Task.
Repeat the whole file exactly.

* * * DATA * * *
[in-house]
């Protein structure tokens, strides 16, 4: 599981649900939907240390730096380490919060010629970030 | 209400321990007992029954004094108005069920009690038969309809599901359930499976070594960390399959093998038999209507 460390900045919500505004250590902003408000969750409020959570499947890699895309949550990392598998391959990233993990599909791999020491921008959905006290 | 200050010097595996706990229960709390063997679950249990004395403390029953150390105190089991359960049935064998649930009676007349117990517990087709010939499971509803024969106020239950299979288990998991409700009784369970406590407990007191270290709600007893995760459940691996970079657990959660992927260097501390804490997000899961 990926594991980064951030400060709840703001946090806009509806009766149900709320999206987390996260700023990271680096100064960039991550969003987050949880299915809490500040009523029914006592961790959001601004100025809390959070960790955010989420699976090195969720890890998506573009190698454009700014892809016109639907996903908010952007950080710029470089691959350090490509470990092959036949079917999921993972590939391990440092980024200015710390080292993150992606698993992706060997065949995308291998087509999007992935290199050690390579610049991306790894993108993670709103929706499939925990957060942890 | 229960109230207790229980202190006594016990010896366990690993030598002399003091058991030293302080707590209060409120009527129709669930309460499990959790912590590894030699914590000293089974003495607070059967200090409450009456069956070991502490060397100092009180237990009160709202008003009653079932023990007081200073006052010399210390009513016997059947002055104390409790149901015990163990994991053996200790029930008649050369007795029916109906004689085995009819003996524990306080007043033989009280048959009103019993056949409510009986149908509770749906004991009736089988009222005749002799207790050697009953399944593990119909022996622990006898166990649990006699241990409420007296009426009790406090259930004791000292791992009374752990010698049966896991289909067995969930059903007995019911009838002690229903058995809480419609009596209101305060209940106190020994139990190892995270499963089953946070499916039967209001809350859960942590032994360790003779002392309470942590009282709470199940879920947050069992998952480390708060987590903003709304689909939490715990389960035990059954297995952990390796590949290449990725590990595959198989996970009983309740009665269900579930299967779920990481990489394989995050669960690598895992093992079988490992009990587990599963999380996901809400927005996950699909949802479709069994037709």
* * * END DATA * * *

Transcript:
[in-house]
């Protein structure tokens, strides 16, 4: 599981649900939907240390730096380490919060010629970030 | 209400321990007992029954004094108005069920009690038969309809599901359930499976070594960390399959093998038999209507 460390900045919500505004250590902003408000969750409020959570499947890699895309949550990392598998391959990233993990599909791999020491921008959905006290 | 200050010097595996706990229960709390063997679950249990004395403390029953150390105190089991359960049935064998649930009676007349117990517990087709010939499971509803024969106020239950299979288990998991409700009784369970406590407990007191270290709600007893995760459940691996970079657990959660992927260097501390804490997000899961 990926594991980064951030400060709840703001946090806009509806009766149900709320999206987390996260700023990271680096100064960039991550969003987050949880299915809490500040009523029914006592961790959001601004100025809390959070960790955010989420699976090195969720890890998506573009190698454009700014892809016109639907996903908010952007950080710029470089691959350090490509470990092959036949079917999921993972590939391990440092980024200015710390080292993150992606698993992706060997065949995308291998087509999007992935290199050690390579610049991306790894993108993670709103929706499939925990957060942890 | 229960109230207790229980202190006594016990010896366990690993030598002399003091058991030293302080707590209060409120009527129709669930309460499990959790912590590894030699914590000293089974003495607070059967200090409450009456069956070991502490060397100092009180237990009160709202008003009653079932023990007081200073006052010399210390009513016997059947002055104390409790149901015990163990994991053996200790029930008649050369007795029916109906004689085995009819003996524990306080007043033989009280048959009103019993056949409510009986149908509770749906004991009736089988009222005749002799207790050697009953399944593990119909022996622990006898166990649990006699241990409420007296009426009790406090259930004791000292791992009374752990010698049966896991289909067995969930059903007995019911009838002690229903058995809480419609009596209101305060209940106190020994139990190892995270499963089953946070499916039967209001809350859960942590032994360790003779002392309470942590009282709470199940879920947050069992998952480390708060987590903003709304689909939490715990389960035990059954297995952990390796590949290449990725590990595959198989996970009983309740009665269900579930299967779920990481990489394989995050669960690598895992093992079988490992009990587990599963999380996901809400927005996950699909949802479709069994037709």